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NPR: Planet Money Podcast: Episodes

<p><em><em>Note: Today's show is a rerun. It originally ran on <a href="http://www.npr.org/blogs/money/2013/07/09/200401407/episode-471-the-eddie-murphy-rule">July 2013</a>.<br /></em></em></p><p>On today's show, we talk to commodities traders to answer one of the most important questions in finance: ...
<p>In most workplaces, salaries are secret. But what if they weren't? What if everybody knew what everyone else made?</p><p>On today's show, we visit a company in New York that practices pay transparency &#8212; and we hear how it changes the dynamic between employees and the boss.</p>
<p><span>The dream of socialist North Korea was that the government would control every part of the economy. No need for private businesses or stores - the state would give you everything. People were not supposed to sell to each other. Ever. On today's show: how markets sprung up anyway.</span></p>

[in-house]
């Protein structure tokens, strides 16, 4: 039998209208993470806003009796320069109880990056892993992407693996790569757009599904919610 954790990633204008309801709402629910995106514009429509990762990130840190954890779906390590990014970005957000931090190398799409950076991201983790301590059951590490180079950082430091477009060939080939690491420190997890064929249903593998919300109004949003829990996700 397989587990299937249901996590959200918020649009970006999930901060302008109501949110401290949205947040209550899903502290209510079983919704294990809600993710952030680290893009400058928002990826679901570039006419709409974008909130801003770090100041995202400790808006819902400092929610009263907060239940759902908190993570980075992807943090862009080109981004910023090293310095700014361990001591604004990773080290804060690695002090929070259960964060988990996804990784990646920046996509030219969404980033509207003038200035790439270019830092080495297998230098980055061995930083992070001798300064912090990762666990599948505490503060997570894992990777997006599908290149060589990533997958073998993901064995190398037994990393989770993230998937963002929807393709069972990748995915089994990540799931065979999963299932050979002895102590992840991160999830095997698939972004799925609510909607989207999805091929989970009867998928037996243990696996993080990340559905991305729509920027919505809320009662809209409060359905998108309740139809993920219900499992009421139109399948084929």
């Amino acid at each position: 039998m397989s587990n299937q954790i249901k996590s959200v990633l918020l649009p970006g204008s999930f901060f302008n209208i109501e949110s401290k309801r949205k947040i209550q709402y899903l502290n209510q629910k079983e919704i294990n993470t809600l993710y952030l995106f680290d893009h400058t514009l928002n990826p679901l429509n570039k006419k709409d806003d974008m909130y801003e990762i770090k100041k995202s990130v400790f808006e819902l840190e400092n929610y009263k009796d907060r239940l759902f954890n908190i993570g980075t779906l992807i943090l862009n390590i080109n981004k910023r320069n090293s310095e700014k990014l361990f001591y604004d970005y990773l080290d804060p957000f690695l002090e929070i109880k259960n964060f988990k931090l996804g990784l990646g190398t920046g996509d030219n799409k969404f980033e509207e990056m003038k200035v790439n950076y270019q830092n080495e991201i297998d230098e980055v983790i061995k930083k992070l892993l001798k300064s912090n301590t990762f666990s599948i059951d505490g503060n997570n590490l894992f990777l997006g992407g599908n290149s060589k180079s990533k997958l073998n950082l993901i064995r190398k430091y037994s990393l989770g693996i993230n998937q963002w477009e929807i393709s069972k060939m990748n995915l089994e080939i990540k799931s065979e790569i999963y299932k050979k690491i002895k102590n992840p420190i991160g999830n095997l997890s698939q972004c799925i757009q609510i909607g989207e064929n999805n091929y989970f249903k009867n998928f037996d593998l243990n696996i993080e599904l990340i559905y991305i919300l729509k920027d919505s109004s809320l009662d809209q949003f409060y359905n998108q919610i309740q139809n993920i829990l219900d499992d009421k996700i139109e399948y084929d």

<p><em>Note: Today's show is a rerun. It originally ran on&#160;<a href="http://www.npr.org/blogs/money/2012/05/11/152511771/the-real-price-of-college">May 11th, 2012</a>.&#160;</em><em><em>You can find more recent data on college costs&#160;<a href="https://trends.collegeboard.org/sites/default/files/college-pricing-2013-full-report-140108.pdf">here</a>.</em></em></p><p>On ...
<p>Planet Money's Steve Henn wanted to know how much someone could learn about him by just sitting back and watching his internet traffic flow by. So he invited a couple computer guys to bug his internet connection for a week.</p><p>On today's show: What they discovered, and what that tells us about ...
<p>One of the biggest banks in the world, BNP Paribas, is about to be punished. The financial cops are in the middle of deciding what they are going to do. They're trying to figure out how to punish a bank in a way that actually makes it change.</p><p>There are some standard ways to punish a bad bank. ...
<p><span>Today on the show: Stories about bored traders, a bank that charges customers to deposit money, and a pawn shop for the rich.</span></p>